Kind and Firm

"The proper way of training children is identical with the proper way of treating fellow human beings." -Rudolf Dreikurs.

Too often, we assume firmness means punishment, disciplining harshly, lecturing or some form of punitive control. We tend to associate kindness with permissiveness. While kindness is important to show respect for the child, firmness is essential in order to show respect for ourselves and for the needs of the situation. When the parenting approach is Kind AND Firm, there is so much respect all around! This approach is at the heart of Positive Discipline.

Many of us have difficulty with being "kind AND firm". We definitely don't feel like being kind, when a child is pushing limits. Some believe they are being kind, when they pamper the child or protect them from disappointments. We tend to mix up being punitive with being firm and try to become too permissive, in order to not be punitive, in an attempt to be kind. It's a vicious cycle!

Let's take an everyday scenario of the child being disrespectful, because the parent has set limits for TV viewing. It is not kind to allow the child to treat you disrespectfully. Punishment is also disrespectful. One kind and firm action to do right away is to walk away. Following up later and expressing concern, when everyone has had a chance to calm down - is just one 'kind and firm' way. Let's also consider the purpose of limits. When it's the parent's job to set limits, ensure it's followed, and enforce with lectures, punishment and control, it invites only power struggles. Instead, when the child is involved in setting the limits and the whole brainstorming around this, they feel empowered. Of course, this depends on the age of the kid and their ability to understand such discussions, but limits can still be set following the Kind And Firm approach of Positive Discipline.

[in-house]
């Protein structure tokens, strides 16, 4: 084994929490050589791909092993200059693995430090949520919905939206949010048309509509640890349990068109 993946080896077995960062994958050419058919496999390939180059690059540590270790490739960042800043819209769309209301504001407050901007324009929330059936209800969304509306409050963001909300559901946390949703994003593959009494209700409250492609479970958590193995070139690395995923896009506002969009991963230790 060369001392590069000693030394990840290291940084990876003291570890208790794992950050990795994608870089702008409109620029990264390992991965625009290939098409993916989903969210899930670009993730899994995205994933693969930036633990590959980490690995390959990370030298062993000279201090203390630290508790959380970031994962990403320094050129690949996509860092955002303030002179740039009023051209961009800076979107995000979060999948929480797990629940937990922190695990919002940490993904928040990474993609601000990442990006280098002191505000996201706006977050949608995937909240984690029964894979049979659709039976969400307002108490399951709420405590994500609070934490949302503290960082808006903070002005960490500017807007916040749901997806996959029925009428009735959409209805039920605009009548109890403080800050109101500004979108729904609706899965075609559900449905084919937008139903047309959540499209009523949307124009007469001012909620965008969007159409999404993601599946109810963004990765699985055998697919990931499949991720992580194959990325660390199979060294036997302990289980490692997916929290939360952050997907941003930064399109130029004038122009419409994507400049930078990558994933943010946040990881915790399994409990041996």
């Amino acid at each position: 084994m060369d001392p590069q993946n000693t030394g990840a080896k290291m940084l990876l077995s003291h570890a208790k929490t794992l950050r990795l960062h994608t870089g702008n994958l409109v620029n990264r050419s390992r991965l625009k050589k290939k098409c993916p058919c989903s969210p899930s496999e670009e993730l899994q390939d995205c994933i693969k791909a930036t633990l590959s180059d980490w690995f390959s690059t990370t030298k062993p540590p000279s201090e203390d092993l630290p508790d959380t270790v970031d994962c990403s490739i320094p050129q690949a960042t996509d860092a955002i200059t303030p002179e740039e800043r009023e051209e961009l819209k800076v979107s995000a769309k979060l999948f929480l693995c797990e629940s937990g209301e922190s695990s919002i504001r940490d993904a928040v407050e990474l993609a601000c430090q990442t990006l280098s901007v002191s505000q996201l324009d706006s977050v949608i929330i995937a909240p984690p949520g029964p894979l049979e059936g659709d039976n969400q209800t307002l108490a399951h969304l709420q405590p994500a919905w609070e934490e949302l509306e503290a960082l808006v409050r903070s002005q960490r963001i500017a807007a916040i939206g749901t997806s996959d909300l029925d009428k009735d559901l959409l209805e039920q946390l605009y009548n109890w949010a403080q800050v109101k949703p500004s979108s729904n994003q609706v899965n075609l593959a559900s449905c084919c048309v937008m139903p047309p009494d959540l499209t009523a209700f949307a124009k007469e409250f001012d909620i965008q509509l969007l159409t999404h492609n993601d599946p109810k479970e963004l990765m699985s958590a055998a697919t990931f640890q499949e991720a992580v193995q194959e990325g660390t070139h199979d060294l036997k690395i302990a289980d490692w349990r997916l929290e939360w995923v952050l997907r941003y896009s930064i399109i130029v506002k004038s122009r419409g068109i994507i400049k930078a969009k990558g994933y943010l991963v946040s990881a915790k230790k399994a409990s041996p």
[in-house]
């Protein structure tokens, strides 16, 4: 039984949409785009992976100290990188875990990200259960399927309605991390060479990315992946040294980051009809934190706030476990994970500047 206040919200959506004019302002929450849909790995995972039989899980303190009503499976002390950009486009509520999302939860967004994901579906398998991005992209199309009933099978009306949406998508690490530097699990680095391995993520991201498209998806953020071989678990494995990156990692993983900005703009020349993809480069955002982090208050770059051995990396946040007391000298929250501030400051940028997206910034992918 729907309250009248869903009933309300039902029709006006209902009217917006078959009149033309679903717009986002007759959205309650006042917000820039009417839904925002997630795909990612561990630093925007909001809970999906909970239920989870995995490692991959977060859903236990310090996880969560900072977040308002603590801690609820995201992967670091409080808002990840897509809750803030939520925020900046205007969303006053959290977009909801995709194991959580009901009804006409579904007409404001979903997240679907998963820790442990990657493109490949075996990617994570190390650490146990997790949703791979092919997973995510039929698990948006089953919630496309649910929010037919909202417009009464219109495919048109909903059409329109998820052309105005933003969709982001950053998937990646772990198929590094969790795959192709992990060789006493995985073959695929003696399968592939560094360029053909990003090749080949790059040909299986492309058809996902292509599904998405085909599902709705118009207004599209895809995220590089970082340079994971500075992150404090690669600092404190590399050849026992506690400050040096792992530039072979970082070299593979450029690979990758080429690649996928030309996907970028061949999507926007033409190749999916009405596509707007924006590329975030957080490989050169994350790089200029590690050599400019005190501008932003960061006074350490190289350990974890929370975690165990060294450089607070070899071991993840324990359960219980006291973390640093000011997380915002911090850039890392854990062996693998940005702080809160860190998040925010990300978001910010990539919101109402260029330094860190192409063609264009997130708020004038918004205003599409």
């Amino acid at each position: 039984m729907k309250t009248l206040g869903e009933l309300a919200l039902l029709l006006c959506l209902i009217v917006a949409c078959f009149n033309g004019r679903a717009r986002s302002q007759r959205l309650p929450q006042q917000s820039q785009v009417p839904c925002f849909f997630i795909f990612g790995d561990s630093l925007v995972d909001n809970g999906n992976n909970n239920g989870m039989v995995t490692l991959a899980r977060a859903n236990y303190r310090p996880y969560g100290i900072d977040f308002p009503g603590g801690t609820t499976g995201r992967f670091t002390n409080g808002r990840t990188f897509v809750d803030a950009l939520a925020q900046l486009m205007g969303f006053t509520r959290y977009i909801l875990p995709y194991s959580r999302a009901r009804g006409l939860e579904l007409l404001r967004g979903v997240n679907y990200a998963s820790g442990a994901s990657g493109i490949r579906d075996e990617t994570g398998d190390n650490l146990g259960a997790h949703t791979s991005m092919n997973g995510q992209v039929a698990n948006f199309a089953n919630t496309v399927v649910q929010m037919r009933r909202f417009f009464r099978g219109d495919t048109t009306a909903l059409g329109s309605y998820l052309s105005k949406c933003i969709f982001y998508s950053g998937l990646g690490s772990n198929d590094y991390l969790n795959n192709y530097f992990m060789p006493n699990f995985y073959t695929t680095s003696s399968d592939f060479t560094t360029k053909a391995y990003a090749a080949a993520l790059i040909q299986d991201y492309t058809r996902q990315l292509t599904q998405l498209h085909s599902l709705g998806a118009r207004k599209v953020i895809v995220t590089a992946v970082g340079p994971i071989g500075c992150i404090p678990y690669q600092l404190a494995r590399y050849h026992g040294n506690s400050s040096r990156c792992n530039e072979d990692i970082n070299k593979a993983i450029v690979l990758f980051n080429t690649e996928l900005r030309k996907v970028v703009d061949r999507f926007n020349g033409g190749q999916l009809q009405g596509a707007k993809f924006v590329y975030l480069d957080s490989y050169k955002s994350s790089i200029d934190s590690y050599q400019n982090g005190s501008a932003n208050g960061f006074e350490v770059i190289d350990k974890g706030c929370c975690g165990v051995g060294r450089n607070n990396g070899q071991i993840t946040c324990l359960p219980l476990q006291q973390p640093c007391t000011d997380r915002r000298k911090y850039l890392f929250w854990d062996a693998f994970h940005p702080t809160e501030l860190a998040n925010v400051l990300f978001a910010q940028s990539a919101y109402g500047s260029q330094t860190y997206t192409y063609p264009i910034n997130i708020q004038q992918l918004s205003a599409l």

Other points to bear in mind are - 1) It is not a good idea to deal with the problem in the heat of the moment. 2) Brainstorming solutions and discussing not-so-good behavior, away from the time of the problem. 3) Remembering not to lecture and avoiding punishment, whatever happens. 4) Lots of encouragement. 5) Following up with other Positive Discipline tools - all these help increase respect and cooperation.

Interested in learning other Positive Discipline tools? Check out Classes or Contact me if you are interested in attending a session!